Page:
Sharon Leichman Waks, one of my younger cousins, unexpectedly died recently. Sharon was one of the ‘rocks’ of our family, someone we could rely on to be there in a time of celebration and need. When my late husband and I returned from our sojourn in Australia 16 years ago, it was Sharon who hosted a welcome home party for us. She took care of my brother and looked after him during illness and recovery. Now she is gone.

            At the funeral Sharon’s grandsons spoke eloquently about the influence she had on their lives, how she instilled in them a love of theater, music, and art. Her daughter Nina talked about her mother as a role model, truly a woman of valor.

Later in the day at Nina’s house, I introduced myself to the rabbi, “I’m Janice Alper from California.”

            “I have never seen so many cousins come together like this,” he said. “You have come from all over.”

            “We are a very unusual family, and our cousins are close even though we don’t live near each other or see each other all the time. It may not have been important for them to have me here, but it is important to me.”

            As I sat with my cousins, their children, and grandchildren, I reflected about my formative years. I am the fourth oldest of the original 18 first cousins. I remember vividly how we gathered at our home on Sutter Avenue, where I lived with our mutual grandparents, my parents, and my brother. A cacophony of sound reverberated as the adults argued and solved the problems of the world and we kids escaped outside to play stoop ball or hide and seek. Our Zayda, with his big belly and booming voice held court in the kitchen, while our petite, feisty hard of hearing grandmother flitted around making sure we all had enough food.

            This shiva gathering was a far cry from those days, but the assembling of the generations attested to our fortitude and strength as a family. It was truly a nodal moment. The late Edwin Freedman, rabbi/psychologist noted that nodal moments are a time when families come together and even though they have not been in touch, may even have grievances, are somehow joined in celebration or in our case at this time, grief.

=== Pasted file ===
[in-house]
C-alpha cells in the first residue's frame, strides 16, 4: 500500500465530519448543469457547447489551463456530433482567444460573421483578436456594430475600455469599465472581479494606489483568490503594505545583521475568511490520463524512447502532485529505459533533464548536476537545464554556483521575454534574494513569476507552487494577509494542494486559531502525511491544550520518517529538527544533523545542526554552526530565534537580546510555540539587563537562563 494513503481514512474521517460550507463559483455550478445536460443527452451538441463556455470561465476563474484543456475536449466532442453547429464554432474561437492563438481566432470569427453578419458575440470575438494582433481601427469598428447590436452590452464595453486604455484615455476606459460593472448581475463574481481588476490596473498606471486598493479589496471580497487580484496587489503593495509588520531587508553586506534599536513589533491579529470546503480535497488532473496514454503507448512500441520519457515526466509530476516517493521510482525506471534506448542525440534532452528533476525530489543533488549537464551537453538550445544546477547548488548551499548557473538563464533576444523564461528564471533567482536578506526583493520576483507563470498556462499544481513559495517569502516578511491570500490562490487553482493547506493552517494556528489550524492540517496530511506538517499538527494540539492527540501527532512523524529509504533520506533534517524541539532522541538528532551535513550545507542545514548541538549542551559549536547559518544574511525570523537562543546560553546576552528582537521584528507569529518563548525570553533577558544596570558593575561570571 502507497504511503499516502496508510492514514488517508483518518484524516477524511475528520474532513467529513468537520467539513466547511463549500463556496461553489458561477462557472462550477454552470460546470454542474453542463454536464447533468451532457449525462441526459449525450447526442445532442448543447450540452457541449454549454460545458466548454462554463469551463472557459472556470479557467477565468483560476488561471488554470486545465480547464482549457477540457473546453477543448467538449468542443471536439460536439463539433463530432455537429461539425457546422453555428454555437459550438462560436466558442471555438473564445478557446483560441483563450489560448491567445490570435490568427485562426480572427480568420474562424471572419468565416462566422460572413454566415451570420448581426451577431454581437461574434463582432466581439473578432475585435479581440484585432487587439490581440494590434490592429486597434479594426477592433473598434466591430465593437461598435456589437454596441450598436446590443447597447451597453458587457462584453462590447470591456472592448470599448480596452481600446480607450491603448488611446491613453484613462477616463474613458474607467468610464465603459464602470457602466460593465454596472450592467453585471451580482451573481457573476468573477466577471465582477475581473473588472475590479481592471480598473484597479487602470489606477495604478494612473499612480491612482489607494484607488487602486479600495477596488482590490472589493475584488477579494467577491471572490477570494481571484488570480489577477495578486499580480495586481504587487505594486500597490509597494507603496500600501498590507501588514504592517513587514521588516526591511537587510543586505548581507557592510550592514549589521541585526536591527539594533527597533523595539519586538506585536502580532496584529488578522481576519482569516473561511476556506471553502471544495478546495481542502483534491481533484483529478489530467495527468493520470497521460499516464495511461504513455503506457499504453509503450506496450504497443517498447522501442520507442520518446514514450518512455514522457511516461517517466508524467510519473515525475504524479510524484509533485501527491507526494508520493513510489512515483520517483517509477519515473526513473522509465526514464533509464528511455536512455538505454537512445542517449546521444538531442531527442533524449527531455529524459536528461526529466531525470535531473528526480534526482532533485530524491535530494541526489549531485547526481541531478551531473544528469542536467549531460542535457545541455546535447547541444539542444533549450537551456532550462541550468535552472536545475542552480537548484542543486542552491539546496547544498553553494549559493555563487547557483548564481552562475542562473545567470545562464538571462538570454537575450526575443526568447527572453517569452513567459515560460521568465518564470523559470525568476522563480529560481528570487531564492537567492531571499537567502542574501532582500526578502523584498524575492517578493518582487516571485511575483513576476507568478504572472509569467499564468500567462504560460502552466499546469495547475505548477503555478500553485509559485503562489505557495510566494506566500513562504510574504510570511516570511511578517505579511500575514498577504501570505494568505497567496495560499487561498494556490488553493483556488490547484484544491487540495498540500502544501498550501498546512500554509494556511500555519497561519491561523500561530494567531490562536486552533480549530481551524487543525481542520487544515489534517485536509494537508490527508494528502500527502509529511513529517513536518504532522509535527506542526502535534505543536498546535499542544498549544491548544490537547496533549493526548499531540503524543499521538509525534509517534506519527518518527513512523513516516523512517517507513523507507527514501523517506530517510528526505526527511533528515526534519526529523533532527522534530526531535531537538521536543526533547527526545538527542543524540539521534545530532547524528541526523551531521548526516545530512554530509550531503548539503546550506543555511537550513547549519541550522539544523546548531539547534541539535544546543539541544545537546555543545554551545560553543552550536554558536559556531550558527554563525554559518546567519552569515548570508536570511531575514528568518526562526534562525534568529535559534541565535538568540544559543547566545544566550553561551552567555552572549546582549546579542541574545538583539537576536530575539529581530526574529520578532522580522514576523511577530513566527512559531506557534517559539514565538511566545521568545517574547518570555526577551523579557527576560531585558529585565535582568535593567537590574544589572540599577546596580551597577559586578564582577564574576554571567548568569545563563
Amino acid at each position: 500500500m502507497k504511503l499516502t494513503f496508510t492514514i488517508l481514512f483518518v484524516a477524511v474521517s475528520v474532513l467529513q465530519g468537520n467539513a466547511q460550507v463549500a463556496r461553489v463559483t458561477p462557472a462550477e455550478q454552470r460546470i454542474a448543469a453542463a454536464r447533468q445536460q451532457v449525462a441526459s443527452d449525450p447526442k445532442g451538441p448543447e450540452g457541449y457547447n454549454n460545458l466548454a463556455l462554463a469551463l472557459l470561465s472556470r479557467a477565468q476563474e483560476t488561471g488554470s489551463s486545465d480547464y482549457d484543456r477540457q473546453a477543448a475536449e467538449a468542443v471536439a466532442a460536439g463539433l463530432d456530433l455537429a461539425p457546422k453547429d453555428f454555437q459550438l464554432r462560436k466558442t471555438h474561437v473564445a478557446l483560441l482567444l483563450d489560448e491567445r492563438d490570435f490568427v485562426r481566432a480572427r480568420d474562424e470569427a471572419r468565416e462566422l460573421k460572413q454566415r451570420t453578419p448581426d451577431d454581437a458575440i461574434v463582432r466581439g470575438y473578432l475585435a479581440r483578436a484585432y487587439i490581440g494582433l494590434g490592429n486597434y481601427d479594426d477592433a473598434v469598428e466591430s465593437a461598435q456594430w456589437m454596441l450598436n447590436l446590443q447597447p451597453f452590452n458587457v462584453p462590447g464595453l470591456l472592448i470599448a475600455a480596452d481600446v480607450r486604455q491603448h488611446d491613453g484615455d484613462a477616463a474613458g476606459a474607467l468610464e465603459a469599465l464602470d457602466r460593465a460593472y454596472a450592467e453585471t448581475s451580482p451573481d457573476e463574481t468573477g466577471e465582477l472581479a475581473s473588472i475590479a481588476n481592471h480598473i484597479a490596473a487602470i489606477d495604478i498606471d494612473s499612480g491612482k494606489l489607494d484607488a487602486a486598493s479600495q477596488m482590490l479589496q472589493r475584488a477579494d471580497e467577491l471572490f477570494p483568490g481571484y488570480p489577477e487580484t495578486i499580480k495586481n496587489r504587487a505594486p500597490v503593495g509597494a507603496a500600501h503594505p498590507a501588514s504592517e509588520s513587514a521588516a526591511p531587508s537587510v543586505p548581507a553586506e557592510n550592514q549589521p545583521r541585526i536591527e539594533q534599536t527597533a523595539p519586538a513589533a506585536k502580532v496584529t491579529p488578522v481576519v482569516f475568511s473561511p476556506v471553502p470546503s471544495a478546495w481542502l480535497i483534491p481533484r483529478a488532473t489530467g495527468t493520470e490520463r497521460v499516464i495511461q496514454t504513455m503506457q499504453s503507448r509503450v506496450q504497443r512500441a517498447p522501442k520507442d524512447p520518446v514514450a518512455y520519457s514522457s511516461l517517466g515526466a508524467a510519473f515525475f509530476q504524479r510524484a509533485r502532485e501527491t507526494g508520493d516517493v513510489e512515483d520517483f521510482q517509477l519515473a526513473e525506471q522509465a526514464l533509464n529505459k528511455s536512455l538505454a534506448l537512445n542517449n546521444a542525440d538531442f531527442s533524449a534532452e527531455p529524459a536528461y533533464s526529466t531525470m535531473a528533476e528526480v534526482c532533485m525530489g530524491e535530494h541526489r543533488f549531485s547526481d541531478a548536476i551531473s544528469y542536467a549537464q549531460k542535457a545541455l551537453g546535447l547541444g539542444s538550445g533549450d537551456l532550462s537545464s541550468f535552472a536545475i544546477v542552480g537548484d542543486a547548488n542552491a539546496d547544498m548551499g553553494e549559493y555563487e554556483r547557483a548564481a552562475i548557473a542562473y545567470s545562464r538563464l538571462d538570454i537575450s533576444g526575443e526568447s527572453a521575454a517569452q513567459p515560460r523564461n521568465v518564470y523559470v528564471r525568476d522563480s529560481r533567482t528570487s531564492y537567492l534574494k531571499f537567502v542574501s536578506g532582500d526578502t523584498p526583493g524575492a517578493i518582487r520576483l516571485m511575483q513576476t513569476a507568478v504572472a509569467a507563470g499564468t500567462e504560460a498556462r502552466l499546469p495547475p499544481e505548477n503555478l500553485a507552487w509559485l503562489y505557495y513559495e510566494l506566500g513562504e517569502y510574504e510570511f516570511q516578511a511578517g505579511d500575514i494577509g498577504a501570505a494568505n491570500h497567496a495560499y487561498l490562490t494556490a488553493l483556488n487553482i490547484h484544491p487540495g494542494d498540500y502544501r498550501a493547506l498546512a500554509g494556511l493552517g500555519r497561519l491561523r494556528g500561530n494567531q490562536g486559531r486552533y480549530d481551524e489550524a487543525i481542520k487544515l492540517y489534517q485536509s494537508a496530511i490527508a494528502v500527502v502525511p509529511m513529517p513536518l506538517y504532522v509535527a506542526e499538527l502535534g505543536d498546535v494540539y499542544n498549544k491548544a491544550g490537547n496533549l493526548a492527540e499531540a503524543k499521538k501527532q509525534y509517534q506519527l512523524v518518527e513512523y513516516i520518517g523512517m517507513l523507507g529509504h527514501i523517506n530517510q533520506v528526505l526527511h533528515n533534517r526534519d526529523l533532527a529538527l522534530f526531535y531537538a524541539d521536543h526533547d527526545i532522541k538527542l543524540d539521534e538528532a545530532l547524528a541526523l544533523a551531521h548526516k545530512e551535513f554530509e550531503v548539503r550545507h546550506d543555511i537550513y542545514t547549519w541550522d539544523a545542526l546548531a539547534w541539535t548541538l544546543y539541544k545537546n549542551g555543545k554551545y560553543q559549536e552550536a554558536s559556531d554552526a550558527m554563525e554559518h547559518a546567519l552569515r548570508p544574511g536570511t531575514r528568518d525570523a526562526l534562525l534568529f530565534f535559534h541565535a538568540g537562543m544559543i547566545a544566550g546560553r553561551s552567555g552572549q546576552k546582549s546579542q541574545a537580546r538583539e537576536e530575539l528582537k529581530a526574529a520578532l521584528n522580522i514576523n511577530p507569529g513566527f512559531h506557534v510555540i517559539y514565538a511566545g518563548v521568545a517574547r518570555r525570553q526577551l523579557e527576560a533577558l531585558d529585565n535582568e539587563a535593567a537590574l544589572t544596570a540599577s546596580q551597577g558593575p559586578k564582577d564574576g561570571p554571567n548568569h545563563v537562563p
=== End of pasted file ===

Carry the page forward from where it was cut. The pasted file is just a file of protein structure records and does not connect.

I don’t think my presence made a difference to anyone but me. When I learned of Sharon’s death there was a tug to be with my cousins. It was a few days before Pesah, and less than two weeks when I was embarking on a three-week trip overseas, but the pull was there. I got on a plane and bedded down at my cousin Judy’s house—the other firm ‘rock’ in our family.

            Marvin Waks, Sharon’s husband, who we referred to as “Der Yinger,” since he was a day younger than my late husband, Marvin, was naturally in a state of shock and disbelief. He stood by at the gravesite to be sure it was filled in completely before leaving. We shoveled and shoveled until the task was done. It was cathartic and perhaps it gave Marvin a level of comfort. Although I know from experience, that with such a love as they had, one never fully recovers. I just wish him peace in his heart and hope he is comforted with good memories of their life together.

            As with all times like this, family members came together from all over. Pelinor Calderon, and her mother Ilene were there from California to mourn their aunt. Louis Calderon and Amy Baxter came from Georgia with one of their sons. My godson, Andy Giron drove up from Georgia with his daughter (who I did not meet) and his gorgeous wife, Alana, who I did meet for the first time. I met my younger cousin Hindy’s new grandchild and her daughter Alana’s husband, Kevin. I can’t believe Hindy is a grandmother since I visited her mother in the hospital when she was born. I was 14 years old.

Sharon’s brother Dr. Jerry Leichman was there with his wife Liz. He is such a caring physician today, but I remember his mother, Aunt Ann, pregnant with him during one of our summers in the country. I can still see her with her big belly as she stirred pots of blueberry preserves and made blueberry pies.

            The endless conversations went on about our lives. Many of the more active ones play pickleball, I don’t, and I don’t own a Tesla either. My cousin Annie is a walking miracle who will definitely be at her grandson’s Bar Mitzvah later this year.

            I spent time with my brother Barry, who I know will miss Sharon. She looked after him. His daughter Sheri, and her daughter Rachel, also came by to be with all of us.

Our cousin Linda, Sharon’s older sister, flew in from Israel. She told us how the airport was like a zoo with Ramadan, Easter, and Passover all converging at once. Linda was sad and in shock at the death of her sister, but in her inimitable fashion managed to share how she got the last seat in the airplane and was distracted by a young mother and her children which helped the time go faster.  I do plan to visit with her soon here in California.

Nina’s home was full of well-wishers, mourners and comforters and I hope that our presence in this nodal moment of such deep sorrow brought her comfort knowing her mother was so cared for and loved.



  1. So heartfelt…

    Thank you for sharing.



    Sent from my iPhone


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